How To Gear Up A Toddler When Hiking In Winter

How To Gear Up A Toddler When Hiking In Winter

A love of the great outdoors usually starts at an early age, and with so many trails open to toddlers, such as the spectacular Ferndale Nature Trail and the Portland Creek, it would be a shame for younger children to miss out. For this reason, keen hikers might want to introduce their toddlers to the world of hiking as soon as possible.

Spring, summer and fall hikes are a wonderful opportunity to let your toddler become familiar with the great, wide open. However, winter hikes will pose a unique range of obstacles.  The following tips aim to provide some advice and guidance for gearing your toddler up for winter hiking, but always adapt clothing and equipment according to the temperatures, wind chill, location and length of time hiking.

Begin With Layering

Layering is the favored system among hikers, and it can be just as appropriate for young children. Like adults, toddlers will benefit from a clothing system that is lightweight and breathable but also insulating to help guard against the cold. Your toddler will also benefit from a system that is easy to adapt as temperatures rise and fall.

Hiking pros know that layering begins with a base layer, followed by a middle layer and then an outer layer. When choosing suitable clothing for your toddler, select materials that are gentle and non-irritating, such as natural wool like alpaca or alpaca and Merino blends; these types of materials are also easy to clean, and low maintenance, so they make ideal gear for both toddlers and adults. However, one-piece rain suits, or rain/mud pants can also be a useful addition, as are Oakiwear trail suits, which are designed for protecting your toddler from the wet when hiking and camping.

Remember: Accessories Go Along Way

As you undoubtedly know from experience, uncomfortable kids are unhappy kids, but accessories can go a long way to ensuring their comfort on a hiking trip. Warm, thick socks and gloves can protect tiny hands from the wet and cold, and a hat and scarf can give additional warmth, as well as providing protection from the wind and rain. If your toddler is walking, choose comfortable but sturdy shoes – Merrell, Keen and Solomon do a good range – and consider hiring/buying crampons or snowshoes if necessary.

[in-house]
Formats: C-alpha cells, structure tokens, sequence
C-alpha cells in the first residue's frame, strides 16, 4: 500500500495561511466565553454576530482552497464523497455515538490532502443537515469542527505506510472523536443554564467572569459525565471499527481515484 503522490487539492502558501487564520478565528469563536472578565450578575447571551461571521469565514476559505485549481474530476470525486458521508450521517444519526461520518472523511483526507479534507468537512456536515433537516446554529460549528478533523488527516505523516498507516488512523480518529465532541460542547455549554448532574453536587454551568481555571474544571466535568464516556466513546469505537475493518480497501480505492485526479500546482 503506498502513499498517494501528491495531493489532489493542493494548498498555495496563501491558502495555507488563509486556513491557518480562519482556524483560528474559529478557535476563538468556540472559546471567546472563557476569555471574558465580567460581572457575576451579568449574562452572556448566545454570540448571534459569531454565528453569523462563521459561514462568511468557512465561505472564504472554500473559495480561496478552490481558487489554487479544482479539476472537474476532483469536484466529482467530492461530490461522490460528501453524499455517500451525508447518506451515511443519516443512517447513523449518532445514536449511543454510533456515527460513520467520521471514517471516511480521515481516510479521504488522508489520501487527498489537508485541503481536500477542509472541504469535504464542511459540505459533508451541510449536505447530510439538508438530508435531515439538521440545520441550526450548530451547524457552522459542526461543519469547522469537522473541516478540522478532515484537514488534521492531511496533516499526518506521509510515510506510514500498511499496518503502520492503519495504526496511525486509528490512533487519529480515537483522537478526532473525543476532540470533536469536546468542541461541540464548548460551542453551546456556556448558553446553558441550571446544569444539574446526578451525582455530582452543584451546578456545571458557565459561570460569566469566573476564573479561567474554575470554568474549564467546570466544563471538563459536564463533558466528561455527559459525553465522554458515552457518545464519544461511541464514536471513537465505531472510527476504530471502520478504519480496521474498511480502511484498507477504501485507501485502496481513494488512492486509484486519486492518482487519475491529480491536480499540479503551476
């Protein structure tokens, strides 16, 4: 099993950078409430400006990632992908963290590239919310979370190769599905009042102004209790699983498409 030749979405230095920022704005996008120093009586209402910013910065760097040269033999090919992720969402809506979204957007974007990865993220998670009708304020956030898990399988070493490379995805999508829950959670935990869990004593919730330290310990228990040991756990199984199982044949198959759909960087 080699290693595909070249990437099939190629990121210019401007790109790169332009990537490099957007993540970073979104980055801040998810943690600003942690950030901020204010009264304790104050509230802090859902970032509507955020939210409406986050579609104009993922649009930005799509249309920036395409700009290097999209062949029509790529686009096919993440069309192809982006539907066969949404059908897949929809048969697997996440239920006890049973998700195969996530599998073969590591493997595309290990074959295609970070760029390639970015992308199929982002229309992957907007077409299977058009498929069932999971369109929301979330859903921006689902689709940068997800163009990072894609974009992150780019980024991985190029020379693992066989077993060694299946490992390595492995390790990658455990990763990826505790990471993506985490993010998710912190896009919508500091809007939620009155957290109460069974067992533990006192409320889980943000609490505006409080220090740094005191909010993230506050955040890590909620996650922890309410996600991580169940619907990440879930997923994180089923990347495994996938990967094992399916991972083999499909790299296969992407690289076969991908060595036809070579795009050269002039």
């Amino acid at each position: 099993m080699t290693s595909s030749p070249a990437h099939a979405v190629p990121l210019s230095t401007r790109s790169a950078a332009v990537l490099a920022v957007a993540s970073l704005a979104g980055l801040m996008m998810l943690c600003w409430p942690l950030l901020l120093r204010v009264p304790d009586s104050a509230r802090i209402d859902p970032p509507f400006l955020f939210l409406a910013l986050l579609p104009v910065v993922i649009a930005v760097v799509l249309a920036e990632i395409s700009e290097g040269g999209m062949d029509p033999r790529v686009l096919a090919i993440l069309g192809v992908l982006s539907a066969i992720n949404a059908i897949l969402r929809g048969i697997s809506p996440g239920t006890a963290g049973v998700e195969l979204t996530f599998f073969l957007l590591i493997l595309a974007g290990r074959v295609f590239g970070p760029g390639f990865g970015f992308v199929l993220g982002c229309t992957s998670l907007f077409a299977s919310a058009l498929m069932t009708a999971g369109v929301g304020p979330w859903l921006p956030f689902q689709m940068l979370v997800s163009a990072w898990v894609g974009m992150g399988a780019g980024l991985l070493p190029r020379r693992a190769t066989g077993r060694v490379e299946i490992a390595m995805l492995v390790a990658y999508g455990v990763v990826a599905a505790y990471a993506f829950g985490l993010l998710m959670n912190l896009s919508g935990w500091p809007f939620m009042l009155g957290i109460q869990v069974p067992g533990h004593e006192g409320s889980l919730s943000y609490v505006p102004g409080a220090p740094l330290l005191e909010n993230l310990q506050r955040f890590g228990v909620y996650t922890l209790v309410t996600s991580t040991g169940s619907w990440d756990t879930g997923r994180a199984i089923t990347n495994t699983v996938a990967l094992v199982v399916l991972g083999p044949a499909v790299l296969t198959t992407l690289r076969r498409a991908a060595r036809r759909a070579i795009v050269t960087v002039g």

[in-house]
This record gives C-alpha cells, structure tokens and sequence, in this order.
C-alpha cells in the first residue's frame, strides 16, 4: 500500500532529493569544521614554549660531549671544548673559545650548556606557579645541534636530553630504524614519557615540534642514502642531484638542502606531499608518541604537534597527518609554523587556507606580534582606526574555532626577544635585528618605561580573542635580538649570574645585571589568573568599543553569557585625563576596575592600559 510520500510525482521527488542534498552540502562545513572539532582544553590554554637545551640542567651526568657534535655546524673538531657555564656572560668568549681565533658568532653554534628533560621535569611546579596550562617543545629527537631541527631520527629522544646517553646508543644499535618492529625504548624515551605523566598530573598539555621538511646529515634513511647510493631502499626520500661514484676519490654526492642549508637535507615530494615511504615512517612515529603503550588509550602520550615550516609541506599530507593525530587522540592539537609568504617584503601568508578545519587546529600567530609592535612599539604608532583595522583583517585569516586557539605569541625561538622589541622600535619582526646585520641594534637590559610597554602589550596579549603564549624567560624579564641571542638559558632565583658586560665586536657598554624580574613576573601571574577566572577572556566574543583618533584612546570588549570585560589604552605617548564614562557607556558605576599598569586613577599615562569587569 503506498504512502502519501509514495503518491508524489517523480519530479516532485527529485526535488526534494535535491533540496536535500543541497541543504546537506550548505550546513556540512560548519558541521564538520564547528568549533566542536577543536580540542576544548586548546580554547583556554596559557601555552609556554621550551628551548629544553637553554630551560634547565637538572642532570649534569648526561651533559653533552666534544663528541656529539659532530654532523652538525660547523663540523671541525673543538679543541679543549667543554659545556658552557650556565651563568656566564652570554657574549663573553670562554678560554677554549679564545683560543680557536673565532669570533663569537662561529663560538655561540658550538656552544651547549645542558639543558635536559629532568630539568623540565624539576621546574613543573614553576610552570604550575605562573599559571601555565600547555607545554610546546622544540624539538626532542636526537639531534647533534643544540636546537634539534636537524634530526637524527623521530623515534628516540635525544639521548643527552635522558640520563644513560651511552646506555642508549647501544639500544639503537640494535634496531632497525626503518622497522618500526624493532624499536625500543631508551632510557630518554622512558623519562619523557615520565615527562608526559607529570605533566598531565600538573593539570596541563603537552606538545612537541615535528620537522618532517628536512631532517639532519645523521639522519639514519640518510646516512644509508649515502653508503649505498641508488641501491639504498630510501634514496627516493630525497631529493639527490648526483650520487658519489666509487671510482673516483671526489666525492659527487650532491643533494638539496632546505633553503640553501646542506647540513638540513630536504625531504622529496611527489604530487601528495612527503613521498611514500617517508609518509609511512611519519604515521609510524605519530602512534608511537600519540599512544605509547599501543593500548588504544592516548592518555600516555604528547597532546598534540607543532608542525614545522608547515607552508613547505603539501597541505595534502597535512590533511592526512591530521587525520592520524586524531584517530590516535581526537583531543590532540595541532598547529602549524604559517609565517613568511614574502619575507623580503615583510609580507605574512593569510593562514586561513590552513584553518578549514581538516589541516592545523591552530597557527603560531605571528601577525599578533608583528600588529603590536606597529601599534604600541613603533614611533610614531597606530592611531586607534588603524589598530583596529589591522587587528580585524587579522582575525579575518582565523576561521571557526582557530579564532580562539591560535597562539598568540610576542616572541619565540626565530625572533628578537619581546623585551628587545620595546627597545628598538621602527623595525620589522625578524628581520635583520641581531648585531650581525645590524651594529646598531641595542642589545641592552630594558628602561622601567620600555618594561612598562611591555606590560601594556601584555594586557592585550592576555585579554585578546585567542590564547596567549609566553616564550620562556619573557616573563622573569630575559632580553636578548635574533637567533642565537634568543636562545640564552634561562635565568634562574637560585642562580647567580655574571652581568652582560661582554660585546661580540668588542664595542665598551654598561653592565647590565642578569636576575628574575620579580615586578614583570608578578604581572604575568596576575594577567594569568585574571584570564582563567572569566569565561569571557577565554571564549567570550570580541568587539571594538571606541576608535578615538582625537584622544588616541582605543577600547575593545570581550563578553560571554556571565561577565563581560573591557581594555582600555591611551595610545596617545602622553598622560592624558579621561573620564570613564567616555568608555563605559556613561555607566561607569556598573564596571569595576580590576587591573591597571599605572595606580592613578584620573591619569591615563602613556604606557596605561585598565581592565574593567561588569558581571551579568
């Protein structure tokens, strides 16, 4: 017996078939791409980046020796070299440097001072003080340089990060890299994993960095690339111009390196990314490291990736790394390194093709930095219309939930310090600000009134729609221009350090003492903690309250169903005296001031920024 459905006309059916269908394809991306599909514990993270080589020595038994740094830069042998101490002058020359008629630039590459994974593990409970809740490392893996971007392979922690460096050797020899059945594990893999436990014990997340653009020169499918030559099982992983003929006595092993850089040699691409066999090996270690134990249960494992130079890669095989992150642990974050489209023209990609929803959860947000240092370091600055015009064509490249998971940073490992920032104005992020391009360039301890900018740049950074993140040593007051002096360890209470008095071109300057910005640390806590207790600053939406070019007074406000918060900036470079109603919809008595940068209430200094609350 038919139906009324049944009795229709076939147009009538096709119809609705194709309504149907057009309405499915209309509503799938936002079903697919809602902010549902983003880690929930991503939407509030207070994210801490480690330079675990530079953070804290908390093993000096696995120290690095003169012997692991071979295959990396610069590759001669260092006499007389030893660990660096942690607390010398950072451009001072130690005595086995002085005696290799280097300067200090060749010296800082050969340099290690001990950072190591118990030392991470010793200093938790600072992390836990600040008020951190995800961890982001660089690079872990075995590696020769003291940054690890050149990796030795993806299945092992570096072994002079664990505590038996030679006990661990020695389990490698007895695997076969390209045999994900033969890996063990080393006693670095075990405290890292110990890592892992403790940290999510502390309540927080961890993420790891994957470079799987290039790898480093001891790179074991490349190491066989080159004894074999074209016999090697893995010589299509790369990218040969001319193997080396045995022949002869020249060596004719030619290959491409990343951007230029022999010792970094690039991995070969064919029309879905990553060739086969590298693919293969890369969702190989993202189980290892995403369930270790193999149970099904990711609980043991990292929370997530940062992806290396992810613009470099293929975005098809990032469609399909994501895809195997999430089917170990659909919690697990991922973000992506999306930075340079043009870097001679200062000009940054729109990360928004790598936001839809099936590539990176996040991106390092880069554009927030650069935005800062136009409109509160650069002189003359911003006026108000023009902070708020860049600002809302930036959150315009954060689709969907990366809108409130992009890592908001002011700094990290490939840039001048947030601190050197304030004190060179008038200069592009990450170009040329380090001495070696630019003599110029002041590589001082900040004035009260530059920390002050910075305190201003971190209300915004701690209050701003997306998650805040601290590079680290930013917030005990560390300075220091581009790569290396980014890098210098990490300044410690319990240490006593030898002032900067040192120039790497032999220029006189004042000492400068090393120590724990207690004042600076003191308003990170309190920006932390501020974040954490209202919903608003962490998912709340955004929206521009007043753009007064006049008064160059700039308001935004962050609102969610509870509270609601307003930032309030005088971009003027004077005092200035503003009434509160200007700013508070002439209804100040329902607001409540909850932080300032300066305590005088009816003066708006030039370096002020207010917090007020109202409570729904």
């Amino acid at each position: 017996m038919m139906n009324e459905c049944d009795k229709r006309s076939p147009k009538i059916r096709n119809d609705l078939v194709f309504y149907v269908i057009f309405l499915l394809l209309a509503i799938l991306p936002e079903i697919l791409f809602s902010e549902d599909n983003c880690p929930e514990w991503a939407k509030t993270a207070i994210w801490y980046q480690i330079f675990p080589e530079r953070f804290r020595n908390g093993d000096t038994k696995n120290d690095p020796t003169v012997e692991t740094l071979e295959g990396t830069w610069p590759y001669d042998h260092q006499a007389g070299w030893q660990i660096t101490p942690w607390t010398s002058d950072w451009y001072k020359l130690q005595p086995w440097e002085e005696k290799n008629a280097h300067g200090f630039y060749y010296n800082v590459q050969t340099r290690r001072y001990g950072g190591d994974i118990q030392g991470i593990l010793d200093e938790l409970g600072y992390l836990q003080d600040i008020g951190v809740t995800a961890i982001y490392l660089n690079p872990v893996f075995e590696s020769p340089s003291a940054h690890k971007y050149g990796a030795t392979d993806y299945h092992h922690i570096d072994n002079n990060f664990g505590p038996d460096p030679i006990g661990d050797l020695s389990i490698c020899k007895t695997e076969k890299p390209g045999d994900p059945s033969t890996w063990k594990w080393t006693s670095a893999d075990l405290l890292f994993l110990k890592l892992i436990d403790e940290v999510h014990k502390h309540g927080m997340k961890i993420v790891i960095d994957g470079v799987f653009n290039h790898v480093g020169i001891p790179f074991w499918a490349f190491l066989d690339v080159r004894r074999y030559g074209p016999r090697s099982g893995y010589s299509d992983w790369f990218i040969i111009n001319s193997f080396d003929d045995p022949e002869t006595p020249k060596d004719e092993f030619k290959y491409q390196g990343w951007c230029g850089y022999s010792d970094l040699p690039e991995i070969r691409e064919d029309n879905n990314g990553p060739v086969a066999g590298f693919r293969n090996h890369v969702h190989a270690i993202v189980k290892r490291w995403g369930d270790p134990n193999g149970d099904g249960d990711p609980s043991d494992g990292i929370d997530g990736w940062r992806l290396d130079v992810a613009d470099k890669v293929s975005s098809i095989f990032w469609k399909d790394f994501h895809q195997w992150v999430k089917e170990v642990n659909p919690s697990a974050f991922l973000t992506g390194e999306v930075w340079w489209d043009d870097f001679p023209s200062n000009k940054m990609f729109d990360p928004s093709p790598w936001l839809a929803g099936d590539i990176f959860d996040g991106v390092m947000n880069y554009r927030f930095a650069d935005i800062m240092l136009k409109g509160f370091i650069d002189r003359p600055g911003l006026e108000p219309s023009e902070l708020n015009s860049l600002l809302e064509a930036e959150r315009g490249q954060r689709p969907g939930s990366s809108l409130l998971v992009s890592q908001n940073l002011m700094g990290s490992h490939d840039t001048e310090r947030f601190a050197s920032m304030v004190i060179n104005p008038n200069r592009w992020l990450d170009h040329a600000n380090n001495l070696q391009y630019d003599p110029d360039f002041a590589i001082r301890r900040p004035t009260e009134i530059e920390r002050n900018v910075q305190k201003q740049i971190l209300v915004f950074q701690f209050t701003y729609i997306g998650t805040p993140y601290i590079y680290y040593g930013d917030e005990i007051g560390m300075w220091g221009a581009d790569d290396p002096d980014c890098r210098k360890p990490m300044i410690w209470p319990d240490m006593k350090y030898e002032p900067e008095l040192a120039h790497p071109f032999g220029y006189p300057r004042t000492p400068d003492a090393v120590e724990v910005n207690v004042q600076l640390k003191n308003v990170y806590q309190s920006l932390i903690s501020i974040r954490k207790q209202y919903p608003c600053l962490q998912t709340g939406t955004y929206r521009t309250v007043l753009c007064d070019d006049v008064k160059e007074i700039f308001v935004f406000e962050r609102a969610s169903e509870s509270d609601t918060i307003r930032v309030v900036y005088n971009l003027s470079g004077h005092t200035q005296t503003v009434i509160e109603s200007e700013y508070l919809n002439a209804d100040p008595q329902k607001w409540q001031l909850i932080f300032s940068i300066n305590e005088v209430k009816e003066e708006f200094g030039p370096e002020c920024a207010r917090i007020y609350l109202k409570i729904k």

There are some other accessories that might not be so obvious, such as sun protection. Even in the thick of winter, the sun can be harsh and easily burn fragile skin – and don’t forget to reapply it throughout the hike. Pack sunglasses too as the glare from the snow and winter sun can be damaging to young eyes.

Before heading out for the hike, moisturize your toddler’s skin. Pay special attention to the face, hands and any other areas of exposed skin to prevent chapping. And use a gentle lip balm to guard against sore, chapped lips. A further list of other essentials is available here.

Pack Plenty Of Snacks

A mix of instant energy foods and slow release carbohydrates are essential for everyone on the hike, especially children; fruit and cereal bars, yoghurt covered snacks, trail mixes and fruits are all good choices. However, don't forget warm foods, and take plenty of water as well; children can be quick to dehydrate and they don’t always recognize when they are thirsty. You’ll find some useful tips on assessing how much water you need on the Hike Safe website.


Layering, keeping hydrated, eating high energy food and being prepared are all essential components of gearing up for hiking with your children. However, in addition to the above tips, you also need to be prepared with an emergency shelter in case the weather conditions worsen. And don’t forget the smaller things: plenty of sunscreen, thick socks and gloves and suitable footwear can make being outside in the winter just as enjoyable as hiking in the summer.

Woop! Wear specializes in the sale of alpaca activewear clothing for outdoors lovers. To find out more about our range, to order an item, or to ask us a question, visit the Woop! Wear website today.

Image: Flickr